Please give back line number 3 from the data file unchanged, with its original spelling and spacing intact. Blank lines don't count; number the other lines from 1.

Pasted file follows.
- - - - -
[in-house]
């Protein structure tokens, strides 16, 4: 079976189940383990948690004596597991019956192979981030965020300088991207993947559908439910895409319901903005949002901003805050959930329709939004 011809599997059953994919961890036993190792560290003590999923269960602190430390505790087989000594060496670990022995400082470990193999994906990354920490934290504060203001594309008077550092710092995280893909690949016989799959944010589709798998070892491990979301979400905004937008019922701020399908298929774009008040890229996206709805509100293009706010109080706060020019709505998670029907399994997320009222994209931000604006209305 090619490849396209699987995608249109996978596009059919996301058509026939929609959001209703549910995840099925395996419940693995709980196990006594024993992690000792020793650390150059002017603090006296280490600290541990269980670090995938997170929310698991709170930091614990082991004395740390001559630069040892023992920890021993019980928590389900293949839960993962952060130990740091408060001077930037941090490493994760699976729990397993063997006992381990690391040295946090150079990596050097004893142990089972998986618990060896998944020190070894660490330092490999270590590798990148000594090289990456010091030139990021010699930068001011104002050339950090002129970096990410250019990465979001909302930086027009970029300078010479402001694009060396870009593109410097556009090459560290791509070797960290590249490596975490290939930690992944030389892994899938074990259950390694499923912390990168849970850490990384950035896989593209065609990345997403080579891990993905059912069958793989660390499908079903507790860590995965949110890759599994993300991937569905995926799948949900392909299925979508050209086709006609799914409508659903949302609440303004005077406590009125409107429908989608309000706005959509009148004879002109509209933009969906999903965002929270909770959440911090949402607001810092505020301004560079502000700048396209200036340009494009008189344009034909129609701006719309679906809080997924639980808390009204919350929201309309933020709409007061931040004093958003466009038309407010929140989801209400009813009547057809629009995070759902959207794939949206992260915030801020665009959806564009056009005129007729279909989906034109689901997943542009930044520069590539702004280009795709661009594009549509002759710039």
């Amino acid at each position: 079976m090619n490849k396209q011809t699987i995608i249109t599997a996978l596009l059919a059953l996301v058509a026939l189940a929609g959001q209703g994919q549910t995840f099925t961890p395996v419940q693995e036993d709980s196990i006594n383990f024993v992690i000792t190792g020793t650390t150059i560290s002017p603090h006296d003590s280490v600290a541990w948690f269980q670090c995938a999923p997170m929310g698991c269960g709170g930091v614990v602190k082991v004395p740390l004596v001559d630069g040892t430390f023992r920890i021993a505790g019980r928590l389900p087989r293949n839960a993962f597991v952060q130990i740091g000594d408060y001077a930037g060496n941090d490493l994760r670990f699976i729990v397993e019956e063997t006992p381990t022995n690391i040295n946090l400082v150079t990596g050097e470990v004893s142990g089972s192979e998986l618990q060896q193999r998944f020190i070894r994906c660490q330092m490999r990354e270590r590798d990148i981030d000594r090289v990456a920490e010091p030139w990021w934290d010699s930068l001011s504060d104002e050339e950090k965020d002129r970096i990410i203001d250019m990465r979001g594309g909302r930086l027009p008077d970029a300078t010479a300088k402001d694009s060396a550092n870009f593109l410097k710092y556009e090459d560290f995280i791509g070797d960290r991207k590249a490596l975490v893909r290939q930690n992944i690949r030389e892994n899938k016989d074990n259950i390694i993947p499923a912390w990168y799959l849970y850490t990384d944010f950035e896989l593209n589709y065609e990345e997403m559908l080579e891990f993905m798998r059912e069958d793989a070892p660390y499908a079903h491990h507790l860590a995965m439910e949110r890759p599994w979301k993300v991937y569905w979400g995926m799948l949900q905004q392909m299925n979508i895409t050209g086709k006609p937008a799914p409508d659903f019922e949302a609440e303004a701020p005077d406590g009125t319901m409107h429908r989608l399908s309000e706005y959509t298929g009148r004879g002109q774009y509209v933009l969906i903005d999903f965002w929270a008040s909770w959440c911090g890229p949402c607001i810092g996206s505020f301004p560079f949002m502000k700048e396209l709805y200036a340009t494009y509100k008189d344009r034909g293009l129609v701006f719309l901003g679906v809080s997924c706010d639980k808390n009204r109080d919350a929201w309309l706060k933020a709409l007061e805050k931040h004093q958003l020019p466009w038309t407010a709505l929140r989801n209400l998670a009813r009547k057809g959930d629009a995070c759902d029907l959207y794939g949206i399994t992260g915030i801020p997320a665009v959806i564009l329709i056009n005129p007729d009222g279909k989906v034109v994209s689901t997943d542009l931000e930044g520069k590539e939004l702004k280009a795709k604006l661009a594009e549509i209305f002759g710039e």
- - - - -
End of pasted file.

């Amino acid at each position: 079976m090619n490849k396209q011809t699987i995608i249109t599997a996978l596009l059919a059953l996301v058509a026939l189940a929609g959001q209703g994919q549910t995840f099925t961890p395996v419940q693995e036993d709980s196990i006594n383990f024993v992690i000792t190792g020793t650390t150059i560290s002017p603090h006296d003590s280490v600290a541990w948690f269980q670090c995938a999923p997170m929310g698991c269960g709170g930091v614990v602190k082991v004395p740390l004596v001559d630069g040892t430390f023992r920890i021993a505790g019980r928590l389900p087989r293949n839960a993962f597991v952060q130990i740091g000594d408060y001077a930037g060496n941090d490493l994760r670990f699976i729990v397993e019956e063997t006992p381990t022995n690391i040295n946090l400082v150079t990596g050097e470990v004893s142990g089972s192979e998986l618990q060896q193999r998944f020190i070894r994906c660490q330092m490999r990354e270590r590798d990148i981030d000594r090289v990456a920490e010091p030139w990021w934290d010699s930068l001011s504060d104002e050339e950090k965020d002129r970096i990410i203001d250019m990465r979001g594309g909302r930086l027009p008077d970029a300078t010479a300088k402001d694009s060396a550092n870009f593109l410097k710092y556009e090459d560290f995280i791509g070797d960290r991207k590249a490596l975490v893909r290939q930690n992944i690949r030389e892994n899938k016989d074990n259950i390694i993947p499923a912390w990168y799959l849970y850490t990384d944010f950035e896989l593209n589709y065609e990345e997403m559908l080579e891990f993905m798998r059912e069958d793989a070892p660390y499908a079903h491990h507790l860590a995965m439910e949110r890759p599994w979301k993300v991937y569905w979400g995926m799948l949900q905004q392909m299925n979508i895409t050209g086709k006609p937008a799914p409508d659903f019922e949302a609440e303004a701020p005077d406590g009125t319901m409107h429908r989608l399908s309000e706005y959509t298929g009148r004879g002109q774009y509209v933009l969906i903005d999903f965002w929270a008040s909770w959440c911090g890229p949402c607001i810092g996206s505020f301004p560079f949002m502000k700048e396209l709805y200036a340009t494009y509100k008189d344009r034909g293009l129609v701006f719309l901003g679906v809080s997924c706010d639980k808390n009204r109080d919350a929201w309309l706060k933020a709409l007061e805050k931040h004093q958003l020019p466009w038309t407010a709505l929140r989801n209400l998670a009813r009547k057809g959930d629009a995070c759902d029907l959207y794939g949206i399994t992260g915030i801020p997320a665009v959806i564009l329709i056009n005129p007729d009222g279909k989906v034109v994209s689901t997943d542009l931000e930044g520069k590539e939004l702004k280009a795709k604006l661009a594009e549509i209305f002759g710039e």